A case in point is Germany after 2005, when Germany began to reduce benefits associated with the state of unemployment. In Germany, the unemployment rate fell from 11 percent to slightly over six percent, while unemployment rates were rising elsewhere.

In Germany, the so-called Haartz IV program that was passed in  2004 called for the reduction of unemployment benefits for the long-term unemployed for whom unemployment benefits and “social help” had become an entitlement. Since 2004, unemployment benefits have fallen gradually and new types of jobs have been created that lower the costs of employment to German employers. In 2011, additional adjustments to Haartz IV were made to ensure that people who worked earned more than those who did not. The Haartz IV legislation was passed despite fierce opposition from the SPD, but it is largely credited for the new German miracle – a growing economy located in the heart of Europe with falling unemployment during an anemic world economic recovery.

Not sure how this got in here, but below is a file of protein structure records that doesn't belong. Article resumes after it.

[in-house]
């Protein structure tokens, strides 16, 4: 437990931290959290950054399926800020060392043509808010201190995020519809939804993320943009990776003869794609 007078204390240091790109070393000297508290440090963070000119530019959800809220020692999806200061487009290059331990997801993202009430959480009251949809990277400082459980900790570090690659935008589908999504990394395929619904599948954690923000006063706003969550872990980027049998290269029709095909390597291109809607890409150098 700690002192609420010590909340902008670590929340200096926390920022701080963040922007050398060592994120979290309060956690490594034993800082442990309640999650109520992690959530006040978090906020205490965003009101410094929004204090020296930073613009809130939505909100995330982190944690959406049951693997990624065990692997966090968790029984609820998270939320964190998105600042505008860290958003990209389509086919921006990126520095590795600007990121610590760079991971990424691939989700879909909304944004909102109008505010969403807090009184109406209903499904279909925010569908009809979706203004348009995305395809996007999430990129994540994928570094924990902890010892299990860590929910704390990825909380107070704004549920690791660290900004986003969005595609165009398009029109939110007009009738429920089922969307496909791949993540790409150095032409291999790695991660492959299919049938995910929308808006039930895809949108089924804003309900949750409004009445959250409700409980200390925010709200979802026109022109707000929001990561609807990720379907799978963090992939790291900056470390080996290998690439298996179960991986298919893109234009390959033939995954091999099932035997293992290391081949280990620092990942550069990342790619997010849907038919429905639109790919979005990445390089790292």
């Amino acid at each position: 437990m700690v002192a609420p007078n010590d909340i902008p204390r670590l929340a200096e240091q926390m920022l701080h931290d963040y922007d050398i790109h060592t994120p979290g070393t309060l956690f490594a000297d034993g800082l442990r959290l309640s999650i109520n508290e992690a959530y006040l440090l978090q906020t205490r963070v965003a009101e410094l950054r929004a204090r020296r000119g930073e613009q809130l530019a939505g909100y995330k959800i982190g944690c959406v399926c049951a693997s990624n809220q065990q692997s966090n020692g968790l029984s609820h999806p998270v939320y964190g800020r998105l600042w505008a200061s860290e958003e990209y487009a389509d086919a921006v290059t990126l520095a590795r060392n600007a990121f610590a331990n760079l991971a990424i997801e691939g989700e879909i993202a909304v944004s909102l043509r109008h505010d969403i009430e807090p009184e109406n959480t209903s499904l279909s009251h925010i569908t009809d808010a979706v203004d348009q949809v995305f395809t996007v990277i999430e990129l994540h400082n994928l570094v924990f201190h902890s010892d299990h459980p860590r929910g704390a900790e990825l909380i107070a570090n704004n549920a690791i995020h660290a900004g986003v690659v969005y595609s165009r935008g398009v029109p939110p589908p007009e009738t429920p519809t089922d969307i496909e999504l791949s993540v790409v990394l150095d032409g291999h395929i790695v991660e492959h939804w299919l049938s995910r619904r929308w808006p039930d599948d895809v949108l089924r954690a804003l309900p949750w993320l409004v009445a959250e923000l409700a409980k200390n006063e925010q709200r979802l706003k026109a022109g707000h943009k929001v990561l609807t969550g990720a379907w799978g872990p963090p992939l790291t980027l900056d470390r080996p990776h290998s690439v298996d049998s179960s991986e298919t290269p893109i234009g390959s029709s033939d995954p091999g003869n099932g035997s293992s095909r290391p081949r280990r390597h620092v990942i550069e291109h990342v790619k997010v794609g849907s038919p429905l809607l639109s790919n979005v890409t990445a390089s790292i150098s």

The U.S. is about to begin its own Haartz IV experiment. Extended unemployment benefits are set to expire, earlier in some states than others. We can therefore capture the effects of expiring unemployment benefits at different times and in different places.  If the search theory of unemployment is correct, we should see a falling unemployment rate first in those states in which unemployment benefits expire first.

The Haartz IV program in Germany also de facto reduced minimum wages. It introduced different types of jobs, one of them called “mini jobs,” that, in effect, set aside minimum wage standards. Employers were encouraged to hire by the offer of low-wage employees.

Currently, the majority of forecasters foresee a high rate of unemployment rate in the United States on Election Day. If the administration wishes to see it lower, they can do two things: First, make sure that unemployment benefit eligibility is not further extended. Second, they must lower the minimum wage, especially for youths.